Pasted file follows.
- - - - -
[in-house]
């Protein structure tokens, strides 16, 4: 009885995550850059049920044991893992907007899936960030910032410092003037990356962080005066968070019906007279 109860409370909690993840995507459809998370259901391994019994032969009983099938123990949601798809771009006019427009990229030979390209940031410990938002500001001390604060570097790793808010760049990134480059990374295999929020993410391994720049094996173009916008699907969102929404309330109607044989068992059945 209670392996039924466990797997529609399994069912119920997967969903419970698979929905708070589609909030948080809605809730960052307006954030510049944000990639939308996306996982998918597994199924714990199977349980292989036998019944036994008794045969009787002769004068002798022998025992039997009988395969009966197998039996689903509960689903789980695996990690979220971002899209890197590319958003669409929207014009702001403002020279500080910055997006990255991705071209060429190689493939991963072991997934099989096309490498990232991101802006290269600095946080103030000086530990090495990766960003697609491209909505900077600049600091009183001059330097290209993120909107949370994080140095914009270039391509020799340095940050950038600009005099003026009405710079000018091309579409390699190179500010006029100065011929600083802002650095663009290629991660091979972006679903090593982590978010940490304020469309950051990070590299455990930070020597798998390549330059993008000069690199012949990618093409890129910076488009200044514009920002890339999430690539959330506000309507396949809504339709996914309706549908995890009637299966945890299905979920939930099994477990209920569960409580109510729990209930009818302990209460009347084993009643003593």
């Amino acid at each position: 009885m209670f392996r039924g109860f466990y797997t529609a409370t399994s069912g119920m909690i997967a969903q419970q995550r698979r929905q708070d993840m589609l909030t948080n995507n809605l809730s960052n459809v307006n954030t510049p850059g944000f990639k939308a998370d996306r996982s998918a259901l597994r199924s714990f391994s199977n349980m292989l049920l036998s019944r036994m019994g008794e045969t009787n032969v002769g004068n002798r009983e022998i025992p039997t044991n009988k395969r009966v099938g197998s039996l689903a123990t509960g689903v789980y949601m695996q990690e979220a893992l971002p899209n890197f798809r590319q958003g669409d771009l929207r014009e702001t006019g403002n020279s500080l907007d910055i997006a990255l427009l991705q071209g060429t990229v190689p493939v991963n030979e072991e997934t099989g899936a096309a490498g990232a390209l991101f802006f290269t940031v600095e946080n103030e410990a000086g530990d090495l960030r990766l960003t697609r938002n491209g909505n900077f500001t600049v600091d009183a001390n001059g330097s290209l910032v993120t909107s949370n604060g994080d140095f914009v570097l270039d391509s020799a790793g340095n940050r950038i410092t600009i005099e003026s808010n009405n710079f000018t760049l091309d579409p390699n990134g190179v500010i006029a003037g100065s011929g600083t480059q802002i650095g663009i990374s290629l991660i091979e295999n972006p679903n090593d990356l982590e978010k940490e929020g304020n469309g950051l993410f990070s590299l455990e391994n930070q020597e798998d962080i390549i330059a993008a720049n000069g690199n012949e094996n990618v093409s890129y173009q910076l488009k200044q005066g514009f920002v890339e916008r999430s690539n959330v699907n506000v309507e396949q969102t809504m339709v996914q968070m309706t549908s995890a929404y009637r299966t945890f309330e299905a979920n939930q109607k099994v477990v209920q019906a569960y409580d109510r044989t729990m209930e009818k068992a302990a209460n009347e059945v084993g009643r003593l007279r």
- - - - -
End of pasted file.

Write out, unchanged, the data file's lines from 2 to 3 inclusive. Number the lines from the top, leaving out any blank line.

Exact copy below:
């Protein structure tokens, strides 16, 4: 009885995550850059049920044991893992907007899936960030910032410092003037990356962080005066968070019906007279 109860409370909690993840995507459809998370259901391994019994032969009983099938123990949601798809771009006019427009990229030979390209940031410990938002500001001390604060570097790793808010760049990134480059990374295999929020993410391994720049094996173009916008699907969102929404309330109607044989068992059945 209670392996039924466990797997529609399994069912119920997967969903419970698979929905708070589609909030948080809605809730960052307006954030510049944000990639939308996306996982998918597994199924714990199977349980292989036998019944036994008794045969009787002769004068002798022998025992039997009988395969009966197998039996689903509960689903789980695996990690979220971002899209890197590319958003669409929207014009702001403002020279500080910055997006990255991705071209060429190689493939991963072991997934099989096309490498990232991101802006290269600095946080103030000086530990090495990766960003697609491209909505900077600049600091009183001059330097290209993120909107949370994080140095914009270039391509020799340095940050950038600009005099003026009405710079000018091309579409390699190179500010006029100065011929600083802002650095663009290629991660091979972006679903090593982590978010940490304020469309950051990070590299455990930070020597798998390549330059993008000069690199012949990618093409890129910076488009200044514009920002890339999430690539959330506000309507396949809504339709996914309706549908995890009637299966945890299905979920939930099994477990209920569960409580109510729990209930009818302990209460009347084993009643003593």
């Amino acid at each position: 009885m209670f392996r039924g109860f466990y797997t529609a409370t399994s069912g119920m909690i997967a969903q419970q995550r698979r929905q708070d993840m589609l909030t948080n995507n809605l809730s960052n459809v307006n954030t510049p850059g944000f990639k939308a998370d996306r996982s998918a259901l597994r199924s714990f391994s199977n349980m292989l049920l036998s019944r036994m019994g008794e045969t009787n032969v002769g004068n002798r009983e022998i025992p039997t044991n009988k395969r009966v099938g197998s039996l689903a123990t509960g689903v789980y949601m695996q990690e979220a893992l971002p899209n890197f798809r590319q958003g669409d771009l929207r014009e702001t006019g403002n020279s500080l907007d910055i997006a990255l427009l991705q071209g060429t990229v190689p493939v991963n030979e072991e997934t099989g899936a096309a490498g990232a390209l991101f802006f290269t940031v600095e946080n103030e410990a000086g530990d090495l960030r990766l960003t697609r938002n491209g909505n900077f500001t600049v600091d009183a001390n001059g330097s290209l910032v993120t909107s949370n604060g994080d140095f914009v570097l270039d391509s020799a790793g340095n940050r950038i410092t600009i005099e003026s808010n009405n710079f000018t760049l091309d579409p390699n990134g190179v500010i006029a003037g100065s011929g600083t480059q802002i650095g663009i990374s290629l991660i091979e295999n972006p679903n090593d990356l982590e978010k940490e929020g304020n469309g950051l993410f990070s590299l455990e391994n930070q020597e798998d962080i390549i330059a993008a720049n000069g690199n012949e094996n990618v093409s890129y173009q910076l488009k200044q005066g514009f920002v890339e916008r999430s690539n959330v699907n506000v309507e396949q969102t809504m339709v996914q968070m309706t549908s995890a929404y009637r299966t945890f309330e299905a979920n939930q109607k099994v477990v209920q019906a569960y409580d109510r044989t729990m209930e009818k068992a302990a209460n009347e059945v084993g009643r003593l007279r």